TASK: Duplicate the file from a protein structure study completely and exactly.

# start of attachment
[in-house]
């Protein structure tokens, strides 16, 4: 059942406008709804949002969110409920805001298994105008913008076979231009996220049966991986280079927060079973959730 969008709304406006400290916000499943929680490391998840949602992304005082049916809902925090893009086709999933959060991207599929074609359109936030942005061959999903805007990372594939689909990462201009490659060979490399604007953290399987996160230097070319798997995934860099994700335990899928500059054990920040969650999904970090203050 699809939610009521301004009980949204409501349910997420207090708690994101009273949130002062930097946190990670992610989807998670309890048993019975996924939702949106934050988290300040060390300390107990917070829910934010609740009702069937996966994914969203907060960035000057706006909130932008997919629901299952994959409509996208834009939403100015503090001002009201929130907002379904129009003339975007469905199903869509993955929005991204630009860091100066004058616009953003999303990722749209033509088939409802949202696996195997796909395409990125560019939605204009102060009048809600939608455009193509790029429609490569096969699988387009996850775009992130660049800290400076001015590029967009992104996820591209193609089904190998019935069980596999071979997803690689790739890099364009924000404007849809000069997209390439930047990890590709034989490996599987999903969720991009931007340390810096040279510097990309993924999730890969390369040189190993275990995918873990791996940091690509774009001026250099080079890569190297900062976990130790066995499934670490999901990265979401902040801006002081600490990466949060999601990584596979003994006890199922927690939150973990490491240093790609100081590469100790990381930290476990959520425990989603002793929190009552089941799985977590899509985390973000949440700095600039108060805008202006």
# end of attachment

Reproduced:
[in-house]
């Protein structure tokens, strides 16, 4: 059942406008709804949002969110409920805001298994105008913008076979231009996220049966991986280079927060079973959730 969008709304406006400290916000499943929680490391998840949602992304005082049916809902925090893009086709999933959060991207599929074609359109936030942005061959999903805007990372594939689909990462201009490659060979490399604007953290399987996160230097070319798997995934860099994700335990899928500059054990920040969650999904970090203050 699809939610009521301004009980949204409501349910997420207090708690994101009273949130002062930097946190990670992610989807998670309890048993019975996924939702949106934050988290300040060390300390107990917070829910934010609740009702069937996966994914969203907060960035000057706006909130932008997919629901299952994959409509996208834009939403100015503090001002009201929130907002379904129009003339975007469905199903869509993955929005991204630009860091100066004058616009953003999303990722749209033509088939409802949202696996195997796909395409990125560019939605204009102060009048809600939608455009193509790029429609490569096969699988387009996850775009992130660049800290400076001015590029967009992104996820591209193609089904190998019935069980596999071979997803690689790739890099364009924000404007849809000069997209390439930047990890590709034989490996599987999903969720991009931007340390810096040279510097990309993924999730890969390369040189190993275990995918873990791996940091690509774009001026250099080079890569190297900062976990130790066995499934670490999901990265979401902040801006002081600490990466949060999601990584596979003994006890199922927690939150973990490491240093790609100081590469100790990381930290476990959520425990989603002793929190009552089941799985977590899509985390973000949440700095600039108060805008202006």